Access Health Care Physicians, LLC

Health Care Physicians

The Challenge for Independent Health Care Practices

The biggest issue facing healthcare systems today, in my opinion, is the lack of control over their destiny. In a sense, perhaps, they never had any freedom, and mastery over their future was merely an illusion. However, after nearly 34 years in health care, it has become painfully clear to me that this is the biggest challenge facing independent groups and independent physician associations today.

Payments, if they are part of managed care or accountable care, are often subject to the whims and fancies of the HMO or CMS. Rules can be changed arbitrarily, or retroactively, and data can be changed or hidden, or conflicted as needed. Payments arrive months later, sometimes 18-24 months late. Smaller practices do not have the means to challenge these numbers, nor the ability to review them on their own. Thus, they are dependent on health plans and CMS, being true providers of service and true producers of data, which are consumed by payers or regulatory authorities.

PBM is a complete joke. They pay one amount to the manufacturer and charge the other amount to the insurance company. Part D costs have layers of commissions and hidden fees. The price of medicines increases by 13-15% every year and no one can point a finger to solve this issue. Most recently, a health plan refused to share any bonuses and simply dismissed the data it consistently shared with us on its portal over the past 12 months. The CEO of one of the largest health insurers had no problem completely changing the numbers and reducing the benchmark by 30% and when challenged agreed to reinstate the cut immediately.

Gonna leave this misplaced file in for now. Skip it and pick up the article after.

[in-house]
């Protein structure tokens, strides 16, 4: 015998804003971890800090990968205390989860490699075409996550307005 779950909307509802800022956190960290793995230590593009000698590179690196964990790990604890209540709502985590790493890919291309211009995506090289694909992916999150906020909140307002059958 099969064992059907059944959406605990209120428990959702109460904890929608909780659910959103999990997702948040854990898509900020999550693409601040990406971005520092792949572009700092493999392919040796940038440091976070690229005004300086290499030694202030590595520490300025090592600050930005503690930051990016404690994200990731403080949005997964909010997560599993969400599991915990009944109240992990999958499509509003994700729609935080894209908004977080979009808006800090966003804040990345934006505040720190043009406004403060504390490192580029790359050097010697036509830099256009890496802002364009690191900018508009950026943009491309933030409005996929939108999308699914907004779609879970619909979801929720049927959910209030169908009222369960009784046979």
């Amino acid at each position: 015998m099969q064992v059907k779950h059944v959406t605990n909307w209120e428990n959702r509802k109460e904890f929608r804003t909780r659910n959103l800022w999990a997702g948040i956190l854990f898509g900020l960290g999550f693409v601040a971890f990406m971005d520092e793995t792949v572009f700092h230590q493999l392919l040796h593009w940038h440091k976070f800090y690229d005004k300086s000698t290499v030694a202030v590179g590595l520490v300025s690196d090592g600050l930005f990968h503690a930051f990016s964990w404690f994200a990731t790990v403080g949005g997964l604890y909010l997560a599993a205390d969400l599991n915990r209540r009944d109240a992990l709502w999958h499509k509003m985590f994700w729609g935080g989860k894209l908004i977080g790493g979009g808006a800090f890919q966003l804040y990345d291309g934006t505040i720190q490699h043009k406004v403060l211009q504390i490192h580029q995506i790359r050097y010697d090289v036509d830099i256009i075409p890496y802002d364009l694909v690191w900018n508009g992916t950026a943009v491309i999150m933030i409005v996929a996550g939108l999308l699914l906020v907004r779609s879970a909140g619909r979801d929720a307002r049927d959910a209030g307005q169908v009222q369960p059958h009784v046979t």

Another CEO of a Fortune 100 health plan lied to us and facilitated the transfer of three providers from our network to another controlled by his health plan. All this is done in a surreptitious and illegal manner, flouting professional relations and etiquette. He broke his contract with an oncology network and refused to sign the agreement and when confronted, he readily apologized for his mistake while asserting the legality of his move.
It stinks and it is extremely painful to see providers on the receiving end of this collusion and collaborative systemic bias against them. What is the solution?

There's only one in my mind. Providers must get their act together, whether it's compliance, operations, technology, or financial planning. Providers have to manage their data, using new technologies like AI and RPA to improve efficiency. Network together to create more equitable contracts for your services, and build robust compliance and regulatory platforms to improve your earnings and security.

Providers must control their own destiny, and this can only be done if they are no longer creators of data but also consumers and managers, controllers, and evaluators. Then, and only then, will they have the financial and legal capacity to face emerging forces and bring more value to their 'low premium services'?

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